It seems to me that resignation in the religious sense IS a kind of optimism in a keep calm and carry on sort of way.
The book I was reading just before this -- the one that led me to reread "Slaughterhouse Five" was "How Children Succeed". In that book they talk a lot about another book -- "Learned Optimism" -- and how educators are using some of the lessons in that book to overthrow the "cognitive hypothesis".
According to this view, optimism is something you can (and should) learn and that you can practice it.
Do successful religions seek to express a kind of optimism?
I think that's a given -- at least to the religions adherents.
i'm not trying to be a dick, but i'm getting confused by the complicated relationship between religion and optimism in this and your previous statements. Is optimism it's own religion, or is it an ur-religion that contributes to all?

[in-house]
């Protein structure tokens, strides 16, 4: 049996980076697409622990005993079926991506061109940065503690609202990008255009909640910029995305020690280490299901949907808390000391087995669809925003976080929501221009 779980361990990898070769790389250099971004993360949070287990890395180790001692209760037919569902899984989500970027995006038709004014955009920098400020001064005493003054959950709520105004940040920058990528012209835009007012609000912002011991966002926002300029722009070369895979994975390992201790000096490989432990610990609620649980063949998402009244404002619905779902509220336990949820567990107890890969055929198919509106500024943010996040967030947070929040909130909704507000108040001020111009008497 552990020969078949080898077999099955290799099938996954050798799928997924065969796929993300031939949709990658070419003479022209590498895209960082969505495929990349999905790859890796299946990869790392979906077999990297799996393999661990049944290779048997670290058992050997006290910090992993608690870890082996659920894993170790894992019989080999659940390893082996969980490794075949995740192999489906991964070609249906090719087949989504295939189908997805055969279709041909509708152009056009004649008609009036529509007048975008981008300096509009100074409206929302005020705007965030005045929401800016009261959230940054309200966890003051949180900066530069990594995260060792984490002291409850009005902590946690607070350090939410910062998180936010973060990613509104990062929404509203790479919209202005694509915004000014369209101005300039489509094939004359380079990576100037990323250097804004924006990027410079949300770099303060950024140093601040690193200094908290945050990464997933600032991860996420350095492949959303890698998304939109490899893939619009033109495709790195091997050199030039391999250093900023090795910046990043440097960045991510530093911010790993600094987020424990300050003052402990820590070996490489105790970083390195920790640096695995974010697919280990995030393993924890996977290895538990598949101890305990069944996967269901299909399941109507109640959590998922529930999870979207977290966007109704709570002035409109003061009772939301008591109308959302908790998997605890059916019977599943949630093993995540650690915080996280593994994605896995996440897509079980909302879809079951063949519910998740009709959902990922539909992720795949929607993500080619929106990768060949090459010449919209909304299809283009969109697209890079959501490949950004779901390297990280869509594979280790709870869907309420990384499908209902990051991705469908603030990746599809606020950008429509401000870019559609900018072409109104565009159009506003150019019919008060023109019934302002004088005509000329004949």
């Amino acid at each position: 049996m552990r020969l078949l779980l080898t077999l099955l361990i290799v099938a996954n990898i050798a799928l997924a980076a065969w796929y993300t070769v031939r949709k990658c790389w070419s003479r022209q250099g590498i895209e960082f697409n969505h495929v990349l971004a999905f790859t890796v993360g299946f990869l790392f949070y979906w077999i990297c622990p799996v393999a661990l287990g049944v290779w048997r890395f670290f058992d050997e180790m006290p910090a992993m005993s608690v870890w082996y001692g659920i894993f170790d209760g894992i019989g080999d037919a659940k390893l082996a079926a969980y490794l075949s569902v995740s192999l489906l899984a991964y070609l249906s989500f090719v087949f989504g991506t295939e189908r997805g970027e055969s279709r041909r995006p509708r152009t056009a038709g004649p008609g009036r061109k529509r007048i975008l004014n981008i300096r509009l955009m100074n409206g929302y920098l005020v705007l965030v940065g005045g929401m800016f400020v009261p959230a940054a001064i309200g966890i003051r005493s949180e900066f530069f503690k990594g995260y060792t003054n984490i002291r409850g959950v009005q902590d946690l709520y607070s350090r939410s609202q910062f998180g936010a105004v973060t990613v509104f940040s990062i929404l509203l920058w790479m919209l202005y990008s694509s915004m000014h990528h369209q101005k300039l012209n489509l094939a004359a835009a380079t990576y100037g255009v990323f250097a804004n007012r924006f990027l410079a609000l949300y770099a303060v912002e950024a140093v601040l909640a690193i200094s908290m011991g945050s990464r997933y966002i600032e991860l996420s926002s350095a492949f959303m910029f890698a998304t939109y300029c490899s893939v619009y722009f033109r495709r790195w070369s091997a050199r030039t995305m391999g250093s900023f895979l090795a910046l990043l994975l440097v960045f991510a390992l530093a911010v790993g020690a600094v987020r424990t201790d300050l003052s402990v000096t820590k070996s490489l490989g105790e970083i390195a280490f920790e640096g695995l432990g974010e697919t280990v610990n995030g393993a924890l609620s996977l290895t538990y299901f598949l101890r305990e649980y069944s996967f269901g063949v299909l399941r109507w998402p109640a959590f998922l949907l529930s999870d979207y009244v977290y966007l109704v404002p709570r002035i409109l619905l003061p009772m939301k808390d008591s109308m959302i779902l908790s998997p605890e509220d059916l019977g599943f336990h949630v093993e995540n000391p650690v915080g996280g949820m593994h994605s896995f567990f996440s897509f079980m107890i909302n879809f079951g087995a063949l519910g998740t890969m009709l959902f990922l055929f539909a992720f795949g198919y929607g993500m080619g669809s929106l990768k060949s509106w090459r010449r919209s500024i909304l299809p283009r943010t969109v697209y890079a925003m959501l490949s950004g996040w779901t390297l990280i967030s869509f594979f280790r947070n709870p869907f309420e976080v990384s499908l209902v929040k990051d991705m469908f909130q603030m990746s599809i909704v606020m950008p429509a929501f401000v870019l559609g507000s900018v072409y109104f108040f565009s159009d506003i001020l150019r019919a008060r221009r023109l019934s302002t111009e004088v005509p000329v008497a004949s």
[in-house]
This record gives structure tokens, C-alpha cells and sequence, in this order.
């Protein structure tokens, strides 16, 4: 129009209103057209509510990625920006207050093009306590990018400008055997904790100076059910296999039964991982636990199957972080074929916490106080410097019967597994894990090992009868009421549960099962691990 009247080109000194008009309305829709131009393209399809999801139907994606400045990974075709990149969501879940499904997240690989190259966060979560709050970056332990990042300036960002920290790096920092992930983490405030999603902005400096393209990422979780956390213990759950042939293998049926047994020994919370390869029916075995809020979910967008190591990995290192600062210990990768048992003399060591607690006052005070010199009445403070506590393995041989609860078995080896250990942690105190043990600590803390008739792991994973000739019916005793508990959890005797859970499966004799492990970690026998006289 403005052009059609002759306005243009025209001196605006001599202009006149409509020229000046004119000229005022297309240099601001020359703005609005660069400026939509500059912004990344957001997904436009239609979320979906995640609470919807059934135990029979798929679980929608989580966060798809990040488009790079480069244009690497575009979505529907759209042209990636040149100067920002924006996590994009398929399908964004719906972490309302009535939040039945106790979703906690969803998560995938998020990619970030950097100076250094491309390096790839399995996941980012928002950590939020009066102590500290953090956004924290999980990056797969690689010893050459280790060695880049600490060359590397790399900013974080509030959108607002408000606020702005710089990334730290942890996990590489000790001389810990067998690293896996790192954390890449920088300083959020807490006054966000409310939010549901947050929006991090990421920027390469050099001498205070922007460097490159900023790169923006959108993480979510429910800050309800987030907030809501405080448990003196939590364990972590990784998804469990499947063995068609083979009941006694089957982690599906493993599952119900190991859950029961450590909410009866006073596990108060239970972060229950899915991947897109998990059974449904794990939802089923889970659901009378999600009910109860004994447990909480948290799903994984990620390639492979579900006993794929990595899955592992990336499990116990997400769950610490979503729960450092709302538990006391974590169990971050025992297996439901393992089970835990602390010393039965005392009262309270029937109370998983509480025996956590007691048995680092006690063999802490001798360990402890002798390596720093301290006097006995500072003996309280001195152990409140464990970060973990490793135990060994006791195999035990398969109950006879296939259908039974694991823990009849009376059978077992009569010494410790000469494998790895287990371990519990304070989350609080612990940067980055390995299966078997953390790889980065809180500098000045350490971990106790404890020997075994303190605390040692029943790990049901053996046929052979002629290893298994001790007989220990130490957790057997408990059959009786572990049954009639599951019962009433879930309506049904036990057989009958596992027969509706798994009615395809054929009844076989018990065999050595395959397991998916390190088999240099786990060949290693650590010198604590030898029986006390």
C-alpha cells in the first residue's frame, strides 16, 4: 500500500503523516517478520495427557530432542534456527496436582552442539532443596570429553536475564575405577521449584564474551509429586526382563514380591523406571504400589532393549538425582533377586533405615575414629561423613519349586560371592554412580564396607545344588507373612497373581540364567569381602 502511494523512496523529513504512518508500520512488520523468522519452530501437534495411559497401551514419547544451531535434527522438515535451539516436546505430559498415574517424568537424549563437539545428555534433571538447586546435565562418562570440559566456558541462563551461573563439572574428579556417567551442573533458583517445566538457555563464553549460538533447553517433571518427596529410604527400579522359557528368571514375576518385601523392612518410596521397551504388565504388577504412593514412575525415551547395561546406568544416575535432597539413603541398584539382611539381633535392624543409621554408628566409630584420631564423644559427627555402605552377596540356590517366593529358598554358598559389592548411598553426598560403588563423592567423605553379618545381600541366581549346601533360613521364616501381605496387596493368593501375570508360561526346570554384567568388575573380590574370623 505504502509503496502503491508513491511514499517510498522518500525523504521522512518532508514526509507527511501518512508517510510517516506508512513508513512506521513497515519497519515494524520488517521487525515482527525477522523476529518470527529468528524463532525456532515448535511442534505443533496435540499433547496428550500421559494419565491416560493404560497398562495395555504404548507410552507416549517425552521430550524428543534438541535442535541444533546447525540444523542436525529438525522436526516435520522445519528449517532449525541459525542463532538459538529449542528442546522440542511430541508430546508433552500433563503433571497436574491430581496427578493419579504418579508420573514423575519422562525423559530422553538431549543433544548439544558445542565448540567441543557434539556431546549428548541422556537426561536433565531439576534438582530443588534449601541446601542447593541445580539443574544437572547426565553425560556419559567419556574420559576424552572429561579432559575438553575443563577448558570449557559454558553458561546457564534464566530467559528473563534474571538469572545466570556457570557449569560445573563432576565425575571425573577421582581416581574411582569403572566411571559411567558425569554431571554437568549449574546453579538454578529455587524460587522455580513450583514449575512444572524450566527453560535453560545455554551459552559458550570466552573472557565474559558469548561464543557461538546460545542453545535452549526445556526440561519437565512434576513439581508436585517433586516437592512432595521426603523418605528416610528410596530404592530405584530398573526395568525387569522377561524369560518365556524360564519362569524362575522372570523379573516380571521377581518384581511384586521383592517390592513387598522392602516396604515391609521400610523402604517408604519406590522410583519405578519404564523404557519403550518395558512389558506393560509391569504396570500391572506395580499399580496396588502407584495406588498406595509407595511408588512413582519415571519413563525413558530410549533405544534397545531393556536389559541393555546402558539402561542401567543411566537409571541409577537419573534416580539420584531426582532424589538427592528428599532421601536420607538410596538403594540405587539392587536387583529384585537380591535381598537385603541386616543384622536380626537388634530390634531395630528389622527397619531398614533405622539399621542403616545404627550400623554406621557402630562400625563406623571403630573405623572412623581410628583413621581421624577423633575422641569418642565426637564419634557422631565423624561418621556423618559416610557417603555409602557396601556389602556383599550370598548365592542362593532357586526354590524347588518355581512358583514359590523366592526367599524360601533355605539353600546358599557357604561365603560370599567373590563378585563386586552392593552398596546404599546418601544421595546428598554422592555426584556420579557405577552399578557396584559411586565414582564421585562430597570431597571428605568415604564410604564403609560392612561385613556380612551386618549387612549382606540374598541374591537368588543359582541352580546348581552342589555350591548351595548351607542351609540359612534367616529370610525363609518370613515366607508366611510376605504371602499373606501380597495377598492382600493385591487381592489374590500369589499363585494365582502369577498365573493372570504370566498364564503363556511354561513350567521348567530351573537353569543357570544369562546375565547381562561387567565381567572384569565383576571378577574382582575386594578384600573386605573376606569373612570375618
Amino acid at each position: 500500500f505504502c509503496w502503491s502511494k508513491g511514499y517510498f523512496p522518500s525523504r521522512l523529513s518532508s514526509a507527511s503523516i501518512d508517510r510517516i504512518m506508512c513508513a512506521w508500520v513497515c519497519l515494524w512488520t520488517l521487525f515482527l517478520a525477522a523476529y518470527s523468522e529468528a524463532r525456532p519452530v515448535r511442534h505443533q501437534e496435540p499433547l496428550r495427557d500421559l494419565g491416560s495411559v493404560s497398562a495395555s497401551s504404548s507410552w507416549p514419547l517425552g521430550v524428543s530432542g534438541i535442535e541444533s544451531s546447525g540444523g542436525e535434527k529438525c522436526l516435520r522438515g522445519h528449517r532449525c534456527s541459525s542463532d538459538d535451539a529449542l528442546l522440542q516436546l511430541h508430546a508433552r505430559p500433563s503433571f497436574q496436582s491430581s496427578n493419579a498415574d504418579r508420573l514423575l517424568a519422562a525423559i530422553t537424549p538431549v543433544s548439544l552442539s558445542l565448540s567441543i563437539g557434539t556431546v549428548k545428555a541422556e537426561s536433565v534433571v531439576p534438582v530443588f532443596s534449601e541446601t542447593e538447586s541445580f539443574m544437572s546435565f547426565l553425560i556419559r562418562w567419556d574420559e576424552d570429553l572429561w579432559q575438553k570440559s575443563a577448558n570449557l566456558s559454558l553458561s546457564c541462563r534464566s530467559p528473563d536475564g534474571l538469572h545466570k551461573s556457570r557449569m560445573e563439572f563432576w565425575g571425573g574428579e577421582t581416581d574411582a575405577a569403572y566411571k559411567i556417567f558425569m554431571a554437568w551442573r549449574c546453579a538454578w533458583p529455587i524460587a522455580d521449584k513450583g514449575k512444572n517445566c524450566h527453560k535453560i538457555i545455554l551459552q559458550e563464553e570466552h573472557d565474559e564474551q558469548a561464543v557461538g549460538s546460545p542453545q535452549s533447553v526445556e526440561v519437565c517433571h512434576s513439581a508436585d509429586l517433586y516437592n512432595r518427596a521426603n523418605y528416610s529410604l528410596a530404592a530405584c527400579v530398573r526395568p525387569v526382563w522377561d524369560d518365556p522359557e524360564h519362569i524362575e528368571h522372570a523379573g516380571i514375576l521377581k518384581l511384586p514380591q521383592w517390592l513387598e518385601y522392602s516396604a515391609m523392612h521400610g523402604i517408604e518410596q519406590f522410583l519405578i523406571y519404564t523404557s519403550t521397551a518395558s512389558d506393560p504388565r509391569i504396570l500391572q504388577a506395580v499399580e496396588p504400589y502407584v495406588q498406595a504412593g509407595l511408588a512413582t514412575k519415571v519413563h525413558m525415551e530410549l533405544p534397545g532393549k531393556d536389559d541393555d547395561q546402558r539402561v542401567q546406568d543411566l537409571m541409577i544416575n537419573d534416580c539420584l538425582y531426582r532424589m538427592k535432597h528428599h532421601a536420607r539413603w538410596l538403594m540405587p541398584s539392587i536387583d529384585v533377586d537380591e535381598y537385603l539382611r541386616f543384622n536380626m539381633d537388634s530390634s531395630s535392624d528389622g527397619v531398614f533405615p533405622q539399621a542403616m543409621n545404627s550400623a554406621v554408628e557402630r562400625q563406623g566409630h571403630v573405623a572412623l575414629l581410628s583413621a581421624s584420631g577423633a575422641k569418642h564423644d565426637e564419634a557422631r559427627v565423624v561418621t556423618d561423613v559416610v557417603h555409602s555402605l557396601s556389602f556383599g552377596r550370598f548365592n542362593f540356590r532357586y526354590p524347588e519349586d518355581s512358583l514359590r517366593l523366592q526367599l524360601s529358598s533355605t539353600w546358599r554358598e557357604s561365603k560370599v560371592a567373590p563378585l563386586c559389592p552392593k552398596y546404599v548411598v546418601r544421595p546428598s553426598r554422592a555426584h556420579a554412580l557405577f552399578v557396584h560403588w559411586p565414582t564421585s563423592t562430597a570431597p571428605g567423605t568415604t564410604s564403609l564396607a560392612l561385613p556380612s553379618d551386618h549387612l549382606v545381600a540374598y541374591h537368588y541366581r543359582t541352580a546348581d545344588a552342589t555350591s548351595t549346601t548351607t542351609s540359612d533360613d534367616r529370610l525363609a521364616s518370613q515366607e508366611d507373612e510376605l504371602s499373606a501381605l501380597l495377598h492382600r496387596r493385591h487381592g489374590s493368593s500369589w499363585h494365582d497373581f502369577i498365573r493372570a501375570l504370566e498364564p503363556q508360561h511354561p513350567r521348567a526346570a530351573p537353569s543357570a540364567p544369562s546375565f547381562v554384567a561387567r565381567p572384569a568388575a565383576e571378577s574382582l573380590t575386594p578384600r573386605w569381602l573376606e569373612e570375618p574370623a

i get how optimistic reflexes and view-points could be developed, and thus how "practice", or "teaching/learning", could be involved. Those habits can definitely be the subject of instruction and enforced in supervised practice.
Re: the "So it goes" theme, i agree, it's content is ambivalent, per the wonderful author's intent, so i don't want to argue about which one of us is right or wrong. But when I mentioned "resignation" i wasn't referencing that sort of "soldier on" mentality that takes as given that we live in the best of all possible worlds. I meant to reference the sort of resignation that surrenders to fatalism. Just as "So it goes" might imply: "and so we go on in the spirit of progress"; it might also imply: "history marches on, so keep up, if you want to survive." I do not regard the latter as optimistic. As a Tralfamadorian might say, "when eternity is a given, history is inevitable."